Preferably, this non-defective chip 3 is specially designed suitable for a multi chip module packaging. Further, preferably, the same has a small pad (approximately ≦20 nm□) for inter-chip wiring, and a test pad for testing each chip.

In the next step of FIG. 8D, the insulating material 4′ such as SOG or the like is coated from above the chips 3 thereby embedding the chips 3.

Then, in the step of FIG. 8E, after bonding a Si wafer 70 on the insulating material 4′, the adhesive strength of the adhesive sheet 2′ is weakened by applying a chemical solution or heating so as to allow for both of the Si wafer 70 and the embedded chips 3 firmly retained by the adhesive strength of the insulating material 4′ to be removed from the substrate 1′ as depicted in FIG. 8F.

Through these steps of processing described hereinabove, a plurality of module chips 3 having a uniform level of surface height are ensured to be bonded on the Si wafer 70. Subsequently, re-wiring between the chips 3 is carried out in the normal wafer process as indicated in FIG. 8G.

Thereby, a problem associated with the conventional technique of rewiring between respective module chips resulting from a difference in heights of chips is solved by provision of the flattened wiring surfaces of the chips according to the invention, thereby allowing the rewiring therebetween to be accomplished for sure. Namely, in the conventional MCM packaging technique in which the semiconductor or LSI chips are mounted on the Si wafer and rewired therebetween, there was a problem due to variations in film thickness between respective module chips, and actually it has been difficult to adopt a method of rewiring which utilizes any of the preceding steps of handling. However, according to the embodiments of the invention, it is enabled to paste the plurality of chips 3 on the Si wafer with their surface heights leveled uniformly in a horizontal direction without need of consideration of the variations in the film thickness of respective module chips, thereby substantially simplifying and facilitating the rewiring process of the MCMs.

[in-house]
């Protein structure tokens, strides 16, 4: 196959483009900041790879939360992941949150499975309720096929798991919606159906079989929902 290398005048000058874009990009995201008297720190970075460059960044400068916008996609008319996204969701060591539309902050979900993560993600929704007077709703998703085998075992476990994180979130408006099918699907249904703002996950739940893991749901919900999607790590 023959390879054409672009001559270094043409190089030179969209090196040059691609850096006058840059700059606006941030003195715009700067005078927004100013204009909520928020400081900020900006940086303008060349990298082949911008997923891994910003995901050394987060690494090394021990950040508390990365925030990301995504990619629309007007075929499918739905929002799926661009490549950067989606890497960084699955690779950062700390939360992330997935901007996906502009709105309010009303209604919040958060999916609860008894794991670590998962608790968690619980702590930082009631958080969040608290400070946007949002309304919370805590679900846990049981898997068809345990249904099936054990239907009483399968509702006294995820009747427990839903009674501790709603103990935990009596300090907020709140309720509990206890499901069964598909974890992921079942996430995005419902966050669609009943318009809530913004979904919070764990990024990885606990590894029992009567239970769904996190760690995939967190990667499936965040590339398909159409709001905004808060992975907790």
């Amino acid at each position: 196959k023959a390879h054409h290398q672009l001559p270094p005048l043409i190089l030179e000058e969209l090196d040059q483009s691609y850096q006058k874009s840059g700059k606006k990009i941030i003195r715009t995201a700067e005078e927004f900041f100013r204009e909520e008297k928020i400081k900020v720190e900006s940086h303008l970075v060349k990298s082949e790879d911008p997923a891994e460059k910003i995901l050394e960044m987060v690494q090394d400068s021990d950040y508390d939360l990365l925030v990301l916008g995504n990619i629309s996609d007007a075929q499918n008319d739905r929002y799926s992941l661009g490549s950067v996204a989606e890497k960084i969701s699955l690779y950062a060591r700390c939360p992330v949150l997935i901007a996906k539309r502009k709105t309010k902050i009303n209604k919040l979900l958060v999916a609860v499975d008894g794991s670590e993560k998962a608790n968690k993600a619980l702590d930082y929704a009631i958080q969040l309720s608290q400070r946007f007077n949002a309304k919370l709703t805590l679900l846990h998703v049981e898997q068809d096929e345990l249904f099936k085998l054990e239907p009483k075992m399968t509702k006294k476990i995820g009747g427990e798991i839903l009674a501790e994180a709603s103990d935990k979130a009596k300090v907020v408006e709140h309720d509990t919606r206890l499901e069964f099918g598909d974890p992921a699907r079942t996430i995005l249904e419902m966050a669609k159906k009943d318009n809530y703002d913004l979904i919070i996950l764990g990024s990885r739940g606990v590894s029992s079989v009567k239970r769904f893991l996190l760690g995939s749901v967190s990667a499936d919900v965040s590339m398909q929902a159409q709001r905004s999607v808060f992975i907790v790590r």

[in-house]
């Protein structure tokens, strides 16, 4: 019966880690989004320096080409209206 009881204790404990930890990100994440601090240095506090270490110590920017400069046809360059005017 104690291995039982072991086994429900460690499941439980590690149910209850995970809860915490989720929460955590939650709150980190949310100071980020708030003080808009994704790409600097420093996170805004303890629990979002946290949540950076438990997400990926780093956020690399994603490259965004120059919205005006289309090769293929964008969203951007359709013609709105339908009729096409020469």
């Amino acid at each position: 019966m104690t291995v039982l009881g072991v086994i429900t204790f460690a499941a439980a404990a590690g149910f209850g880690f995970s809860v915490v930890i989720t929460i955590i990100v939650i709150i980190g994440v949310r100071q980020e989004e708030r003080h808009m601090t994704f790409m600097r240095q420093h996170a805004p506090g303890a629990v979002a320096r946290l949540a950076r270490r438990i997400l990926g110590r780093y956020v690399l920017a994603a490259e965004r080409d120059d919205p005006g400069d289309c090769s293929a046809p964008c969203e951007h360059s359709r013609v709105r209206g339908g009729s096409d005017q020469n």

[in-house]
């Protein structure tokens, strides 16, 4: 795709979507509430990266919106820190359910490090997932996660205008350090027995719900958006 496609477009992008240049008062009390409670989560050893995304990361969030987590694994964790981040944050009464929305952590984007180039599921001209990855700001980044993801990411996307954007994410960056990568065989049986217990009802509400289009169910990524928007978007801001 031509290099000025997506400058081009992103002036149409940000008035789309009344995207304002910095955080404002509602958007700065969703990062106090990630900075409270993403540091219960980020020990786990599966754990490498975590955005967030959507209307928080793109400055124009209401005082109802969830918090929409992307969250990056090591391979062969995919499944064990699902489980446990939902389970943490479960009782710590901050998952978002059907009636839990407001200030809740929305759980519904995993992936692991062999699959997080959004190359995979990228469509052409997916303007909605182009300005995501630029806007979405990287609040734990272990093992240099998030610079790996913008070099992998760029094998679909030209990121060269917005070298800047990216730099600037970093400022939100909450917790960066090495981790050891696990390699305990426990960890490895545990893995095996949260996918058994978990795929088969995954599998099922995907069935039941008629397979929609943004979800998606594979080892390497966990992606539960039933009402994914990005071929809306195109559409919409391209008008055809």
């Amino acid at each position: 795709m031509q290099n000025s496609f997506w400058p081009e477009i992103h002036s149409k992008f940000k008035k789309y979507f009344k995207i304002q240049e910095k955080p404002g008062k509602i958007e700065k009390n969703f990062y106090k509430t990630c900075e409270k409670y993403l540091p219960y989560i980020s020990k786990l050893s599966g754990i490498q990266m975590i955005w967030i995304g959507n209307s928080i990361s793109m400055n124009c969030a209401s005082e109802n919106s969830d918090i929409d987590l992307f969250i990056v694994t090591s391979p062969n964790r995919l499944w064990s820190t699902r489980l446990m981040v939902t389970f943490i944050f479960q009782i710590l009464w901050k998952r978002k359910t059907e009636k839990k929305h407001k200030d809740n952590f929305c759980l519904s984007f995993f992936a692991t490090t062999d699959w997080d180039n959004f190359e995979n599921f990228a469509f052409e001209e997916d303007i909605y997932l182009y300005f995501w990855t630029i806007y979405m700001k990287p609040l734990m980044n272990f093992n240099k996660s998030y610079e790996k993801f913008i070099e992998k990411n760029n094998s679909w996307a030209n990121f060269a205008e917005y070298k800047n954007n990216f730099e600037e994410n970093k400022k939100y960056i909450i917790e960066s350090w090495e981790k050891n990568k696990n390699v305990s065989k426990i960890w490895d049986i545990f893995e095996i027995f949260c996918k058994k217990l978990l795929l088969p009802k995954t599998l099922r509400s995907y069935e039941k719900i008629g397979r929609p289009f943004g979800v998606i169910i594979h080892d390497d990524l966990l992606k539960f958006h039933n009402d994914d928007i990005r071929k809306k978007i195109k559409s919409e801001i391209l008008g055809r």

Further, after the step of FIG. 8G, the packaging process may proceed in the same flow of steps as indicated in FIGS. 1I-1K.

The present invention is not limited to the preferred embodiments described above, and many other modification can be contemplated within the scope of the invention.

For example, the substrate on which the non-defective bare chips are to be pasted may be comprised of any other materials instead of the quartz or glass if it has the same function and strength. Further, the shape and thickness of its substrate can be modified at discretion. Also, various types of acrylic or other materials may be used as the adhesive sheets 2 and 2′ if it has the same function. Materials for the resin 4 and insulating material 4′ may be selected from the group consisting of the similar materials. In addition, the distance between the plurality of non-defective bare chips 3 at which they are arrayed may be selected at discrete if it is equidistant.